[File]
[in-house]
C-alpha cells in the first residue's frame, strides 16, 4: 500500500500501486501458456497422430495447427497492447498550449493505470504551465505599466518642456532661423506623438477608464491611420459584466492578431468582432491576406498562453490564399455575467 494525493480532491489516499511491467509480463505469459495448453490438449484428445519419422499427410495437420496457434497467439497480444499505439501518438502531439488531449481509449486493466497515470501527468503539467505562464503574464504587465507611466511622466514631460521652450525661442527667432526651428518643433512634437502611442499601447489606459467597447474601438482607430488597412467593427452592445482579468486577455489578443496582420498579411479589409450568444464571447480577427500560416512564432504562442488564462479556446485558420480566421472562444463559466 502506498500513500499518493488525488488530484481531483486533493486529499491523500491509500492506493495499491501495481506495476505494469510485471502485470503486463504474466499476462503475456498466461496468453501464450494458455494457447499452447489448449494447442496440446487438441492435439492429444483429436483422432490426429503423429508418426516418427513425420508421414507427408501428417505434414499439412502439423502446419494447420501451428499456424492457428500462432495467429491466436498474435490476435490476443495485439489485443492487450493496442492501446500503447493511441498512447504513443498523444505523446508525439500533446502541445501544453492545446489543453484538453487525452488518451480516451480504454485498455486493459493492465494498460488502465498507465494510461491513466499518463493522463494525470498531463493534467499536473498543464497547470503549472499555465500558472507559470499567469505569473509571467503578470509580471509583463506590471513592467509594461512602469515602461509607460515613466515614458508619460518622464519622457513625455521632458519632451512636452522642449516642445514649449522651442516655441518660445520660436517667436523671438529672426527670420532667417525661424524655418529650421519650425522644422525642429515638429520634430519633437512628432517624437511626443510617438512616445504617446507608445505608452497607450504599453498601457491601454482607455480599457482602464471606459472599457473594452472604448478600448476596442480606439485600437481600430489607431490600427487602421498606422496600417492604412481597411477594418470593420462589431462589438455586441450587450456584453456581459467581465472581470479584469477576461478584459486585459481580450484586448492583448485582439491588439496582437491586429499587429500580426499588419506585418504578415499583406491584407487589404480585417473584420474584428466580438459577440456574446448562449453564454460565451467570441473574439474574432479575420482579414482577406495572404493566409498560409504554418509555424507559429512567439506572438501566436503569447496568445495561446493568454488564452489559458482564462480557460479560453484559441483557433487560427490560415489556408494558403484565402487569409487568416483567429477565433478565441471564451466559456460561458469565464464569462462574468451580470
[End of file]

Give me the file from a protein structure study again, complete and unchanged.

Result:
[in-house]
C-alpha cells in the first residue's frame, strides 16, 4: 500500500500501486501458456497422430495447427497492447498550449493505470504551465505599466518642456532661423506623438477608464491611420459584466492578431468582432491576406498562453490564399455575467 494525493480532491489516499511491467509480463505469459495448453490438449484428445519419422499427410495437420496457434497467439497480444499505439501518438502531439488531449481509449486493466497515470501527468503539467505562464503574464504587465507611466511622466514631460521652450525661442527667432526651428518643433512634437502611442499601447489606459467597447474601438482607430488597412467593427452592445482579468486577455489578443496582420498579411479589409450568444464571447480577427500560416512564432504562442488564462479556446485558420480566421472562444463559466 502506498500513500499518493488525488488530484481531483486533493486529499491523500491509500492506493495499491501495481506495476505494469510485471502485470503486463504474466499476462503475456498466461496468453501464450494458455494457447499452447489448449494447442496440446487438441492435439492429444483429436483422432490426429503423429508418426516418427513425420508421414507427408501428417505434414499439412502439423502446419494447420501451428499456424492457428500462432495467429491466436498474435490476435490476443495485439489485443492487450493496442492501446500503447493511441498512447504513443498523444505523446508525439500533446502541445501544453492545446489543453484538453487525452488518451480516451480504454485498455486493459493492465494498460488502465498507465494510461491513466499518463493522463494525470498531463493534467499536473498543464497547470503549472499555465500558472507559470499567469505569473509571467503578470509580471509583463506590471513592467509594461512602469515602461509607460515613466515614458508619460518622464519622457513625455521632458519632451512636452522642449516642445514649449522651442516655441518660445520660436517667436523671438529672426527670420532667417525661424524655418529650421519650425522644422525642429515638429520634430519633437512628432517624437511626443510617438512616445504617446507608445505608452497607450504599453498601457491601454482607455480599457482602464471606459472599457473594452472604448478600448476596442480606439485600437481600430489607431490600427487602421498606422496600417492604412481597411477594418470593420462589431462589438455586441450587450456584453456581459467581465472581470479584469477576461478584459486585459481580450484586448492583448485582439491588439496582437491586429499587429500580426499588419506585418504578415499583406491584407487589404480585417473584420474584428466580438459577440456574446448562449453564454460565451467570441473574439474574432479575420482579414482577406495572404493566409498560409504554418509555424507559429512567439506572438501566436503569447496568445495561446493568454488564452489559458482564462480557460479560453484559441483557433487560427490560415489556408494558403484565402487569409487568416483567429477565433478565441471564451466559456460561458469565464464569462462574468451580470